EU leaders have endorsed the European Commission’s mechanism to authorise the export of vaccine doses outside Europe before shipment, though remaining cautious on its use, while the bloc promoted its current track record as the world’s main vaccine exporter.
In their statement after the European Council on Thursday evening (25 March), the EU-27 heads of state and governments sought to present a united front, underlining “the importance of transparency as well as of the use of export authorisations” when it comes to vaccine shipped to third countries and backing the efforts made so far by the Commission.
In February, the EU executive launched an export mechanism to ensure transparency by better tracking where vaccine exports are directed.
Under these rules, companies manufacturing vaccines in Europe require authorisation from national authorities – which can be denied under certain conditions – before shipping vaccines outside the EU.
European Council President Charles Michel lauded a very strong consensus among the member states on the issue of the mechanism.
“We want more transparency, and this is the goal of this mechanism put on the table by the Commission,” he said after the EU summit.
But there was some disagreement apparent among EU leaders, according to EU and diplomatic sources. While France, Italy and Spain showed strong support for the mechanism, others asked the Commission to be cautious on actually implementing the tool.
The group, including the Netherlands, Sweden and Ireland, asked the Commission to refrain from blocking shipments without consulting national authorities and vaccine manufacturers.
On Wednesday (24 March), the Commission tightened up the mechanism including new criteria which could deny export to countries that have already ensured a certain vaccination rate, if it is higher than the one in the EU.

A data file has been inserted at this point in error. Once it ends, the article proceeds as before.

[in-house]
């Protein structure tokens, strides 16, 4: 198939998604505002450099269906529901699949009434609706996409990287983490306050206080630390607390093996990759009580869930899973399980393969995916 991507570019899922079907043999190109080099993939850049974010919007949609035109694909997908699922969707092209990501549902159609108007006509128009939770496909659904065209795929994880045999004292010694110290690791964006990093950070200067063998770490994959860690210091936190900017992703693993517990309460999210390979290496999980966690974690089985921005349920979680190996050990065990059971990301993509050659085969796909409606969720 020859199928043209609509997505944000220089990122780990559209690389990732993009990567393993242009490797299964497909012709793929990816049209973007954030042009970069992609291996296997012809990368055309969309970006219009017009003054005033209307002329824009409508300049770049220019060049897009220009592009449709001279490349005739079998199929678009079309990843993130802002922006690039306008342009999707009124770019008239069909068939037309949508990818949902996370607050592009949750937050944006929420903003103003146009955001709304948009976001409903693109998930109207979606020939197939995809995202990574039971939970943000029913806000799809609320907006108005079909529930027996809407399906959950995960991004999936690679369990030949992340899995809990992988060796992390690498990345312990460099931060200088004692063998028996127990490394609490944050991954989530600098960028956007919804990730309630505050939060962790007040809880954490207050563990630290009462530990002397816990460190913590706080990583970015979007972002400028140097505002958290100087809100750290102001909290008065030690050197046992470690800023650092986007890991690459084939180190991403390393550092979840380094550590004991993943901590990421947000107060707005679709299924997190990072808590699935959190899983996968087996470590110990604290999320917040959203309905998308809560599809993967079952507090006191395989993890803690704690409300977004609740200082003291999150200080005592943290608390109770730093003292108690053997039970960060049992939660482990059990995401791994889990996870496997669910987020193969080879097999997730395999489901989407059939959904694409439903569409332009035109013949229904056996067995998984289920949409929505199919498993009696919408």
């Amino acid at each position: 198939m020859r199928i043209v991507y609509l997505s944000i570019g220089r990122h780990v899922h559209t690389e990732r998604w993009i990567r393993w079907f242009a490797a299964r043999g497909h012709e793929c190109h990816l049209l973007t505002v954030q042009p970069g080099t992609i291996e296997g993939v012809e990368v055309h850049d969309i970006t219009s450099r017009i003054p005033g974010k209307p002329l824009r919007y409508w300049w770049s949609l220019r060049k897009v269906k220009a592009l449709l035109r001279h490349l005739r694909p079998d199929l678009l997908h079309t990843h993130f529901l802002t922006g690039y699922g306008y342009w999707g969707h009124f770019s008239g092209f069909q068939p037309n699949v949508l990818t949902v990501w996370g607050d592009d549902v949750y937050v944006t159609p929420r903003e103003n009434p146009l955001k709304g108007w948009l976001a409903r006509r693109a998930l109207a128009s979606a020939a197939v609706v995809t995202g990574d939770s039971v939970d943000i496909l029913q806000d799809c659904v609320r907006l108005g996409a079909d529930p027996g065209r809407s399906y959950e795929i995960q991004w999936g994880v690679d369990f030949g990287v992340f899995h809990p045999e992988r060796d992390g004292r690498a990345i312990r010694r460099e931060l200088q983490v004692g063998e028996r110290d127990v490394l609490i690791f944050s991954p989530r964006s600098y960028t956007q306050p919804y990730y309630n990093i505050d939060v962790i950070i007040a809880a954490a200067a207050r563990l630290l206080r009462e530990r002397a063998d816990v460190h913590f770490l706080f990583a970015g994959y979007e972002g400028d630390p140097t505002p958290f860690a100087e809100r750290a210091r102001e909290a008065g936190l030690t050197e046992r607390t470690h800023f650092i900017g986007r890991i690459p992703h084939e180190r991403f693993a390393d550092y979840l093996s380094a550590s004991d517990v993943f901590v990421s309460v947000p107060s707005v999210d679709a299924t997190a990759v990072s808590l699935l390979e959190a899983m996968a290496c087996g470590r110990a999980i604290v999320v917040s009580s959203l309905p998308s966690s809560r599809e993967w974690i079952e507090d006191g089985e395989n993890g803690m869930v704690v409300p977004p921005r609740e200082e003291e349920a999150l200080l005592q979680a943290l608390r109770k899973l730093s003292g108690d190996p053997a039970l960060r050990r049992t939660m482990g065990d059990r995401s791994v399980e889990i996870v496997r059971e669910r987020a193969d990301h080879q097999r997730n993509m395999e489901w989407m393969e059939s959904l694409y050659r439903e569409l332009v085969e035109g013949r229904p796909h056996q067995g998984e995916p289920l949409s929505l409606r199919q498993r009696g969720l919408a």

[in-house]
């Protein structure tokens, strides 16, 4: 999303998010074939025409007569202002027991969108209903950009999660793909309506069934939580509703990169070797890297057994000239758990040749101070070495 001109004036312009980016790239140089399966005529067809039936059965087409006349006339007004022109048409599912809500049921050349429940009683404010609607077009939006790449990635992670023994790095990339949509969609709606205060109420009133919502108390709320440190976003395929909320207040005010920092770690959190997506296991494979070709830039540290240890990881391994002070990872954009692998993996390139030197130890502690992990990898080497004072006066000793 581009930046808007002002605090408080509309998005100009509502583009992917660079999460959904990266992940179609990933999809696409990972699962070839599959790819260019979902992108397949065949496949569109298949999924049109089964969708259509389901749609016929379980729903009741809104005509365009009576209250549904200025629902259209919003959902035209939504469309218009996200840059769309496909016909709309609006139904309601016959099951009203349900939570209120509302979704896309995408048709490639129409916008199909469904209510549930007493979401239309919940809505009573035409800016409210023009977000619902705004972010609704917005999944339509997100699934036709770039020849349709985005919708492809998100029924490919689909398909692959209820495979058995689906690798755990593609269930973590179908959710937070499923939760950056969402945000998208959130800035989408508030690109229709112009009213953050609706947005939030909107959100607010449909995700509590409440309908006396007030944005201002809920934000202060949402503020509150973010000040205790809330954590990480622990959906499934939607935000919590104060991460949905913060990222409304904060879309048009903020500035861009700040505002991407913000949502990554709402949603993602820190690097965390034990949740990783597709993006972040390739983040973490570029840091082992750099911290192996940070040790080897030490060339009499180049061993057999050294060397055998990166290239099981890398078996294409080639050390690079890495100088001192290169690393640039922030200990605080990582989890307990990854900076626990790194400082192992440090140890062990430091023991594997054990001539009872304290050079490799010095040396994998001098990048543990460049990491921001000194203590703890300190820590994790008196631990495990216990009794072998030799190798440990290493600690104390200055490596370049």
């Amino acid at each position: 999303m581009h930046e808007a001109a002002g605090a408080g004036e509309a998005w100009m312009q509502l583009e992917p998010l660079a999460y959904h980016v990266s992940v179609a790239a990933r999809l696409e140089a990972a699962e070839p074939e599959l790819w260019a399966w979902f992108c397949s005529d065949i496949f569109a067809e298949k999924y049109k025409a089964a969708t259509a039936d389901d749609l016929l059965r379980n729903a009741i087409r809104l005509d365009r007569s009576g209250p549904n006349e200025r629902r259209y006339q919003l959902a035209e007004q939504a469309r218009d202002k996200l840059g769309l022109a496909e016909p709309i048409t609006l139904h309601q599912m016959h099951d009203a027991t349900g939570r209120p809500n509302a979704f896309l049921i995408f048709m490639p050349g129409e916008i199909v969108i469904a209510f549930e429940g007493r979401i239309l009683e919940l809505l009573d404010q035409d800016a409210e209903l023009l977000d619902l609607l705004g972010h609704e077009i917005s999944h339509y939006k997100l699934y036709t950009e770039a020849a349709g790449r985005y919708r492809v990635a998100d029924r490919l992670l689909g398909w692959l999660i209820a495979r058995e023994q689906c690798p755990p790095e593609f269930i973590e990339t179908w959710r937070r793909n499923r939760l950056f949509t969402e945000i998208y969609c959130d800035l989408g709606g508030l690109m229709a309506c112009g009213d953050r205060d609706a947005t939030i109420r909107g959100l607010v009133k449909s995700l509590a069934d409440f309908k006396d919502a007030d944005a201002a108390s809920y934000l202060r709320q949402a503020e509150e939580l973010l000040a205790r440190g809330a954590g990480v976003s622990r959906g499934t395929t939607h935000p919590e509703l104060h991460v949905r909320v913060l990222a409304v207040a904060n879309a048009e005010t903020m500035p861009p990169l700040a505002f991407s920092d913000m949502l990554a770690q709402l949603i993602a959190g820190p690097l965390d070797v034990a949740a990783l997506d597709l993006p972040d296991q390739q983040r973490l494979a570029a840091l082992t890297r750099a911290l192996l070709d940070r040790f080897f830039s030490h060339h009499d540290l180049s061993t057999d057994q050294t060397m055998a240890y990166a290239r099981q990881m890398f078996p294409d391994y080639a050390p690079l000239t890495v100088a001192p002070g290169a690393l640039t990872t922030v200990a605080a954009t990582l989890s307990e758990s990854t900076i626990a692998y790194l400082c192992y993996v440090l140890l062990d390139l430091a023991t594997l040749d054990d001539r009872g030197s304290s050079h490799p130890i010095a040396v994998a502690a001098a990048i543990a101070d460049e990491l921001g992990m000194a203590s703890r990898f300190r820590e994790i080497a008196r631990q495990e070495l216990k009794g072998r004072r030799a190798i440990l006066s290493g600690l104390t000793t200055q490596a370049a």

“We want to make sure that Europe gets its fair share of vaccines because we must be able to explain to our citizens that if companies export their vaccines to the whole world, it is because they are fully honouring their commitments without putting at risk the security of supply in the EU,” Commission President Ursula von der Leyen told a press conference.
The mechanism has been criticised outside Europe as it has been compared to an export ban with the potential of triggering retaliation from other countries and, therefore, disrupting the global supply chain of vaccines.
However, von der Leyen dismissed such criticism, unveiling for the first time all data collected so far on vaccine export, showing that Europe is the region that exports the highest number of vaccines worldwide.
According to the Commission’s figure, the total number of exports from the EU amounts to approximately 77 million doses to 33 different countries, including the poorer nations included in the COVAX initiative.
“Our track record speaks for itself. Since the start of the mechanism on 1 February, more than 380 export requests and only one has been stopped,” von der Leyen said.
She added that this data shows the EU as the most open, reliably exporting region in the world, mentioning the US and their executive order to prioritise US citizens and the fact that the UK has not shared the same figures on exports.